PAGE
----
After 177 Days in Prison, Israeli Conscientious Objector Gets Draft Exemption

Uriel Ferera, a religious Jew, to start civilian national service in summer.

Gili Cohen
Gili Cohen
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Uriel Ferera.Credit: Alex Levac
Gili Cohen
Gili Cohen

After spending 177 days in prison, conscientious objector Uriel Ferera received an exemption from military service on Sunday. Ferera had been sent to military prison 10 times, and he got the exemption that had been waiting for him when he reported to the Tel Hashomer military base.

Ferera, a native of Buenos Aires who moved to Israel with his family when he was six years old, lives in Be’er Sheva and is religiously observant. “If I enlist in the army, I will contribute to the occupation even if I do not serve in the territories,” he said in an interview with Haaretz. “Any office work in the army is collaboration, and I want no part in it.

“Refusing to serve is the way I protest,” he added. “Anyone who wants to make peace should not perform military service. I am doing what I feel is the most effective thing to change the current situation – I am not enlisting in the army in order to show them that there are people who think differently and refuse to obey.”

Relatives of his say the army’s committee that handles cases of people deemed unsuitable for military service recommended that he not be granted the exemption. But when he reported to the induction center yesterday, he was told that the committee had reversed its stance, and he received his exemption from army services. Ferera plans to study for his university entrance examinations, and will begin civilian national service in the summer.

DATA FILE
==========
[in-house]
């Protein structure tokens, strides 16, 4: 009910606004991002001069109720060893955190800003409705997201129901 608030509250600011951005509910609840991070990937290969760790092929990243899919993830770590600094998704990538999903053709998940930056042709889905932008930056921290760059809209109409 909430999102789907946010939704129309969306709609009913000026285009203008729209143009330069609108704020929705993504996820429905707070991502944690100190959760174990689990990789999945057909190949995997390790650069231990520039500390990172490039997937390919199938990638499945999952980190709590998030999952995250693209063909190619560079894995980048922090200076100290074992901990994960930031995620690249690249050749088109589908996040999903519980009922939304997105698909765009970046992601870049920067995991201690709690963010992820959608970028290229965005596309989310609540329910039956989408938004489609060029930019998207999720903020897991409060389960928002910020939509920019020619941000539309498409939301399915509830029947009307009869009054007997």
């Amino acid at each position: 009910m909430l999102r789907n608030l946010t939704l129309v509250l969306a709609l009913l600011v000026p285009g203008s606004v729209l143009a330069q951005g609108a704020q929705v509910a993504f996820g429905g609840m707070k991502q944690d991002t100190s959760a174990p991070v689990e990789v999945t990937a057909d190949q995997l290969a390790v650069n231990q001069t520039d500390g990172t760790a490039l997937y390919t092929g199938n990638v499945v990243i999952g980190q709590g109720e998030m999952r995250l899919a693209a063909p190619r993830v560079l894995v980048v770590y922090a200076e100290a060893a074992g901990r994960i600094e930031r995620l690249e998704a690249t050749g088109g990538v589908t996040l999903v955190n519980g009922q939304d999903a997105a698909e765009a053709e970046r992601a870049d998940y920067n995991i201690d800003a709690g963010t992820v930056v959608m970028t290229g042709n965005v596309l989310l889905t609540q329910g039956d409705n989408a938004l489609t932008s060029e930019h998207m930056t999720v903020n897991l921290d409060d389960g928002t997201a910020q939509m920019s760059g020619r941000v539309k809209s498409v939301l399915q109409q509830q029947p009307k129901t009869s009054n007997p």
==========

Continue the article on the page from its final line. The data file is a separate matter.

Ferera’s mother Ruth said the family was very happy over the news. “Uriel left Be’er Sheva early this morning for the induction center, and he was nervous because he thought he was going to be imprisoned again. When he called, he was very happy about the exemption,” she said. “The state missed out on a man who could have contributed to the country for a year and a half. He could have done his national service already, and done something productive. But the army would not let him – he was in prison.

“We feel that militarism is stronger here than logic,” the mother continued. “When a young man refuses to serve and goes to prison, he receives money every day for a cold drink and potato chips – that’s really foolish. It’s a huge waste. ... Now he says that it isn’t his fight, but that of the Palestinian people. This is what he did to oppose the occupation.”